For many years traffic control has been the task of traffic centres. Road congestion is reduced via traffic control based on the sensor information of the current traffic state. Actuators are used to create a better spread and throughput over the network. A powerful means to further reduce congestion is to shift from the classical reactive paradigm to a proactive paradigm. In this concept the traveller is included in the traffic control process in the sense that travellers are given advice about their travel scheme. This travel scheme presents the predicted travel time depending on time of departure and selected route. Today people use their smartphones to navigate. Via GPS and smart phone applications they optimise their route. Most of these applications use static traffic state information. In our research we develop a method to reduce congestion delay by including user decisions. According to the travel time preferences of the user a departure time/travel time curve is presented to the user. This curve shows the expected travel time corresponding to a specific departure time. Actuators are adapted according to the expected departure times of the app users. By including travellers information and preferences we want to analyse the resulting throughput and corresponding travel time in the network. To this end we study these effects for a small network with large peak arrivals in a short time period. Actuators in this network are adapted to the expected traffic flow and optimised accordingly.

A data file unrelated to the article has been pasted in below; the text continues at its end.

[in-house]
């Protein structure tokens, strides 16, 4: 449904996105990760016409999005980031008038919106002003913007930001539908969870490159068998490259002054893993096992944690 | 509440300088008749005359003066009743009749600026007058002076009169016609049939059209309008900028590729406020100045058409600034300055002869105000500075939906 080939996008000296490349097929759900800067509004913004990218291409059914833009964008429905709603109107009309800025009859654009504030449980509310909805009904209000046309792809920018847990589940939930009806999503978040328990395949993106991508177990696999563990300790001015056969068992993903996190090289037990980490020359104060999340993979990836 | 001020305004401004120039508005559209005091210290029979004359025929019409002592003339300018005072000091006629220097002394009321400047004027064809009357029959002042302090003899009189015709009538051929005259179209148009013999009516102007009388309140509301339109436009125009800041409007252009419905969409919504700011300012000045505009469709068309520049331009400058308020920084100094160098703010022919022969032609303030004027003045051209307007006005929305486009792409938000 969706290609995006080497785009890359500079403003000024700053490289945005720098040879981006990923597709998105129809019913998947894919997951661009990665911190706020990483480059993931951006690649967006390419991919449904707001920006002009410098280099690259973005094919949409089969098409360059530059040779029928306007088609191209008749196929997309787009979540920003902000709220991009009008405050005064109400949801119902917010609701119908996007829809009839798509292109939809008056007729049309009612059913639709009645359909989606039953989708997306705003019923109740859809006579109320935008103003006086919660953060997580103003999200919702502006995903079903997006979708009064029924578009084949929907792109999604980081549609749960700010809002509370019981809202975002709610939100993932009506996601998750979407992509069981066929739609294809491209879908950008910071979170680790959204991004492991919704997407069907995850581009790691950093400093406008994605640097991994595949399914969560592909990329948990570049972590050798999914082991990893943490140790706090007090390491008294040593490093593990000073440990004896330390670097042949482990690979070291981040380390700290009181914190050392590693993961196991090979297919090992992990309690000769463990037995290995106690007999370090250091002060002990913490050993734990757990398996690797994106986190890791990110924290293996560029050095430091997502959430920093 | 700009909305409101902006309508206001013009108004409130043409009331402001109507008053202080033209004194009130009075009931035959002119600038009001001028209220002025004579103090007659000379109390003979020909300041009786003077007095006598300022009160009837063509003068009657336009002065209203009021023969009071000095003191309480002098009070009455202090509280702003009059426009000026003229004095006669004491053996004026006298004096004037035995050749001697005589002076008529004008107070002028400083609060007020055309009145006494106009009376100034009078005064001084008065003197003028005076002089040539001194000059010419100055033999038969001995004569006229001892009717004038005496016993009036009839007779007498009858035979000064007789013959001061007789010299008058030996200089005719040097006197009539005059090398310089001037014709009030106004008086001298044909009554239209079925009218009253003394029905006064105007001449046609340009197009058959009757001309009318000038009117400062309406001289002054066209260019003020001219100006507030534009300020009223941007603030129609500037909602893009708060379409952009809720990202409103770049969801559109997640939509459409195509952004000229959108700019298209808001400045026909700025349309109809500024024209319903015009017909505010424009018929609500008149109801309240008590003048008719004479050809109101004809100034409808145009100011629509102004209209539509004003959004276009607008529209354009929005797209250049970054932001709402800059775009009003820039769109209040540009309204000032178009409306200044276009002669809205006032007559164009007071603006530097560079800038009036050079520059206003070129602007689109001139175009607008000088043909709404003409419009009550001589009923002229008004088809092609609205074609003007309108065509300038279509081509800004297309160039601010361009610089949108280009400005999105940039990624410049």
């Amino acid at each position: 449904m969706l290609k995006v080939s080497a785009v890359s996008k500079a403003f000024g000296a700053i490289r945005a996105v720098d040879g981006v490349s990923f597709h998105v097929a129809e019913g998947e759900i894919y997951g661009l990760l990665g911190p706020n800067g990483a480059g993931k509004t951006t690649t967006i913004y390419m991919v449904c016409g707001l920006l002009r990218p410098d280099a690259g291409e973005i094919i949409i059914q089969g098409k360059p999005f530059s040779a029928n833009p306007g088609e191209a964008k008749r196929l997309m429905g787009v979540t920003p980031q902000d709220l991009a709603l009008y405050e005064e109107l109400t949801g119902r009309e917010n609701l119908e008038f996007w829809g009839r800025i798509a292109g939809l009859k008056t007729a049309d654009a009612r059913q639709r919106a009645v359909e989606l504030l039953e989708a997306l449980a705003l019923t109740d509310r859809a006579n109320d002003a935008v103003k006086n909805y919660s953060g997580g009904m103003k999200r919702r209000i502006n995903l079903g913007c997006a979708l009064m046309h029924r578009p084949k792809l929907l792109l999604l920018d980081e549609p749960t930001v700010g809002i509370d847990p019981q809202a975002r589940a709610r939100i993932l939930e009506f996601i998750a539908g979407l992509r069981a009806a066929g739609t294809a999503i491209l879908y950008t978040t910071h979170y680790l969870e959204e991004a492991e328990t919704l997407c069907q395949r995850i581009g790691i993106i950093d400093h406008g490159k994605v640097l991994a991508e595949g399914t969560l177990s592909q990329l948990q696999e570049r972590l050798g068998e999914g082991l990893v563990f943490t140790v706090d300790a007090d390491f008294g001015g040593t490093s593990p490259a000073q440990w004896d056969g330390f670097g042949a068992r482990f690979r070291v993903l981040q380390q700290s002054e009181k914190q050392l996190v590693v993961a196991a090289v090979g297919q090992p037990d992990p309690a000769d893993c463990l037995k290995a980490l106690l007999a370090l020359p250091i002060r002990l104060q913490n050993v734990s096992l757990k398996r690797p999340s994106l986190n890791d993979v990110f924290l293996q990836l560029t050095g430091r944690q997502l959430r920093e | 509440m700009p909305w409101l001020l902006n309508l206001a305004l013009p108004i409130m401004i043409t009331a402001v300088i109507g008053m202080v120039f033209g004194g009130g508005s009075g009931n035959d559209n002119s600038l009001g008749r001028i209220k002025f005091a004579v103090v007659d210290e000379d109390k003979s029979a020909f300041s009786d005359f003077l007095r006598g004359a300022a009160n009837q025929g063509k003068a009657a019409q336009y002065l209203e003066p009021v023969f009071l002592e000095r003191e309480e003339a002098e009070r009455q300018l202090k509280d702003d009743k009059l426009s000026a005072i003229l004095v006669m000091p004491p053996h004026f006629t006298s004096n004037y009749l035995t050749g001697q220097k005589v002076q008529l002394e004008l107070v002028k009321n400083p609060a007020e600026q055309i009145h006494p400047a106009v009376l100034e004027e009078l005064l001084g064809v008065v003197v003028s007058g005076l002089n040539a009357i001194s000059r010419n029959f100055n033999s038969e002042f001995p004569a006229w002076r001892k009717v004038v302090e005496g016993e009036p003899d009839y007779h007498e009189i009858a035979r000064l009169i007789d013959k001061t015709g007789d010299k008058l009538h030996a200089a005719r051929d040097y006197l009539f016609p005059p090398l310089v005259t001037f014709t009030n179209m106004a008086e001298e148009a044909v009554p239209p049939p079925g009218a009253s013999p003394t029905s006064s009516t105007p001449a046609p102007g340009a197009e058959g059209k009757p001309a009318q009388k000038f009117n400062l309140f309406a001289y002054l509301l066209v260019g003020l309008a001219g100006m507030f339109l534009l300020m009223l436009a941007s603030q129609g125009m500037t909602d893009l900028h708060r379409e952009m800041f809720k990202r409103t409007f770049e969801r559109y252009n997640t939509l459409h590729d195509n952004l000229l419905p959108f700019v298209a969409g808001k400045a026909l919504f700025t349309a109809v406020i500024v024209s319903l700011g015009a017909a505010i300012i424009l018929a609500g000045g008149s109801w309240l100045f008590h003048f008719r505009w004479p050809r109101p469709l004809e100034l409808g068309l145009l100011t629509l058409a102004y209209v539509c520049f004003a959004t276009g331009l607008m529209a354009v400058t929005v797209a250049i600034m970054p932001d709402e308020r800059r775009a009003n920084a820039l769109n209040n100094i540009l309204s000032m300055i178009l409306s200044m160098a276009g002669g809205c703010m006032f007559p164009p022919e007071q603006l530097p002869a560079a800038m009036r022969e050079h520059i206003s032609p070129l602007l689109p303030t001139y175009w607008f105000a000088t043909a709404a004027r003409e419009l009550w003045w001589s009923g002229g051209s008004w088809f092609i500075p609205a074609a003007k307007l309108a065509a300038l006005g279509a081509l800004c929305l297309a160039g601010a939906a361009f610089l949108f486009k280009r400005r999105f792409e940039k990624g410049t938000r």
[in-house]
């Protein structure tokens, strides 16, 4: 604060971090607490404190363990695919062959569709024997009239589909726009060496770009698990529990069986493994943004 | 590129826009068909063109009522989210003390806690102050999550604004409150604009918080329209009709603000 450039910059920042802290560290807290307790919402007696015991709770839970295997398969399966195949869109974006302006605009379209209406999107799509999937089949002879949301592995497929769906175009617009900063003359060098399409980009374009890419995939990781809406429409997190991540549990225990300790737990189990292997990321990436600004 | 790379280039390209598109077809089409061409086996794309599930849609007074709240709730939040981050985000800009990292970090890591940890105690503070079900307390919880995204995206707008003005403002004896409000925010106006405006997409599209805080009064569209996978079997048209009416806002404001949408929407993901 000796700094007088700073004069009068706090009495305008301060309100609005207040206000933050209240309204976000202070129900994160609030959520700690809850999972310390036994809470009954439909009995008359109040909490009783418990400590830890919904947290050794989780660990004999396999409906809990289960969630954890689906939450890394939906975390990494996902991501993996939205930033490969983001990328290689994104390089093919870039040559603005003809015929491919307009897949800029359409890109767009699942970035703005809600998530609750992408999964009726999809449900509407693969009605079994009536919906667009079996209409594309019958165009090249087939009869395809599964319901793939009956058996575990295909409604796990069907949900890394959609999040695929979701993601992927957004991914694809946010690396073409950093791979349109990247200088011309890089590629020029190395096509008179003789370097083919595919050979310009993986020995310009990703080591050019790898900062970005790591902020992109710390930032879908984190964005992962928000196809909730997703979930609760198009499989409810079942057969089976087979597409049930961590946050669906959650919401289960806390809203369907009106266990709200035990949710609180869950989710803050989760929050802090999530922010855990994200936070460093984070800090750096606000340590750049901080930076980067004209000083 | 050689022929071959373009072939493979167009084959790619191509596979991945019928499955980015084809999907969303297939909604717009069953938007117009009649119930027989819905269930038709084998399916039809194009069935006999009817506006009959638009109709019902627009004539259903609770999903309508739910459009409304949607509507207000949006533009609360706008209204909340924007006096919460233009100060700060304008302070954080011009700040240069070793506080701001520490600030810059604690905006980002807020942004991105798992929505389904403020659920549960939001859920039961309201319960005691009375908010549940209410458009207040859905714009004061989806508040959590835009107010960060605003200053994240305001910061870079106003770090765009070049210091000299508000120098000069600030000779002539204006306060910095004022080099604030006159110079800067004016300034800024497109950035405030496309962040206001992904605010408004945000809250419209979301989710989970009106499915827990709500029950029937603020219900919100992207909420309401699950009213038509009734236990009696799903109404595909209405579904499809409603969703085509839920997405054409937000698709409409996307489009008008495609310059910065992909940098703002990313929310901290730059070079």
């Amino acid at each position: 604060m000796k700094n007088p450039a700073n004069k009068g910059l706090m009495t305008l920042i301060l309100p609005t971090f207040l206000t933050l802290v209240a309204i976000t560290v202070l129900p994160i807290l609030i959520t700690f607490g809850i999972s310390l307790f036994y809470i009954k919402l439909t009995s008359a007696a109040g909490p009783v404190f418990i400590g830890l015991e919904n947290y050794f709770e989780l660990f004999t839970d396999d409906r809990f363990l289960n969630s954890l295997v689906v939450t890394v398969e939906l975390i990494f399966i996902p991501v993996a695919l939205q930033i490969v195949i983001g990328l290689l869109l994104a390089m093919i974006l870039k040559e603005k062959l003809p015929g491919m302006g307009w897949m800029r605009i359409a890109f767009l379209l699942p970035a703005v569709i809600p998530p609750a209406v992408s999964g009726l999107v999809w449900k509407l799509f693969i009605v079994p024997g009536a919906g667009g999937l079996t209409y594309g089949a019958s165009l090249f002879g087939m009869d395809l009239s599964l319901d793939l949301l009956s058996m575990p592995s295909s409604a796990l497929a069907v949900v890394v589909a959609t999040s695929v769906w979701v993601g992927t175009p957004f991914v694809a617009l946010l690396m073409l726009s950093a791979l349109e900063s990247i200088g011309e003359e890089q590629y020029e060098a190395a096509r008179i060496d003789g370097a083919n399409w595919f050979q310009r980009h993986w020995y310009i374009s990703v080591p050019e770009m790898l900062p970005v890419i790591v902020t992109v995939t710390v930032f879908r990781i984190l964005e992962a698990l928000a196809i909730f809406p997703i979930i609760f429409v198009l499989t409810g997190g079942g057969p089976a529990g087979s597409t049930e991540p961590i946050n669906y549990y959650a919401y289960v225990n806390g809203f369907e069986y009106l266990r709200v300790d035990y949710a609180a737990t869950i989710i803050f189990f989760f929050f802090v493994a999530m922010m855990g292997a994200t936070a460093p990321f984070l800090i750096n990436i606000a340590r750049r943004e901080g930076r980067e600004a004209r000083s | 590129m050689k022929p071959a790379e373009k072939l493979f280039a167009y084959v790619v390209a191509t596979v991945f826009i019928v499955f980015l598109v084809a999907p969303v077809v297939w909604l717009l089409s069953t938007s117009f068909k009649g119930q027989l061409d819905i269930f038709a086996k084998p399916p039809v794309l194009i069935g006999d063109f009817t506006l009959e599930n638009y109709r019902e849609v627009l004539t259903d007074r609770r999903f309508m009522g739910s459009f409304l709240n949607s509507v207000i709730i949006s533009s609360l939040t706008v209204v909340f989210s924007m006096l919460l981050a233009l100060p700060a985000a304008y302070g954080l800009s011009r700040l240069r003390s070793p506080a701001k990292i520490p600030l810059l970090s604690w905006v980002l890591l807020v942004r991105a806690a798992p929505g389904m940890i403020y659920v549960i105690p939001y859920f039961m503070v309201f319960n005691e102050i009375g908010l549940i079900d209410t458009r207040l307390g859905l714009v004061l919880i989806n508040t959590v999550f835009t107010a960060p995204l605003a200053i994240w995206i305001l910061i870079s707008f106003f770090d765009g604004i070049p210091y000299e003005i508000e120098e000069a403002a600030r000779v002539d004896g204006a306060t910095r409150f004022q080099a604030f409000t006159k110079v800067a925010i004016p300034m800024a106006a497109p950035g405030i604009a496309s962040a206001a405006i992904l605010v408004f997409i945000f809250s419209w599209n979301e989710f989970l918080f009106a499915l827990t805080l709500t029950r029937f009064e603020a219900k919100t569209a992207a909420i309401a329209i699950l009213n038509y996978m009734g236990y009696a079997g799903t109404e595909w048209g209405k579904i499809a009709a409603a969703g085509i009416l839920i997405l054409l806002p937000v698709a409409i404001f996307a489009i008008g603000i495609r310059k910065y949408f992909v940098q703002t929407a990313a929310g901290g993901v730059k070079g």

Additional Metadata
THEME Logistics (theme 3)
Publisher Springer
Persistent URL dx.doi.org/10.1007/978-3-319-20855-8_11
Series Lecture Notes in Mobility
Project Verbeteren en optimaliseren van software producten op het gebied van Dynamisch Verkeersmanagement
Conference International Forum on Advanced Microsystems for Automotive Applications
Citation
van Leeuwen, D, van der Mei, R.D, & Ottenhof, F. (2015). Optimal traffic control via smartphone app users: A model for actuator and departure optimisation. In Advanced Microsystems for Automotive Applications 2015 (AMAA 19) (pp. 131–139). Springer. doi:10.1007/978-3-319-20855-8_11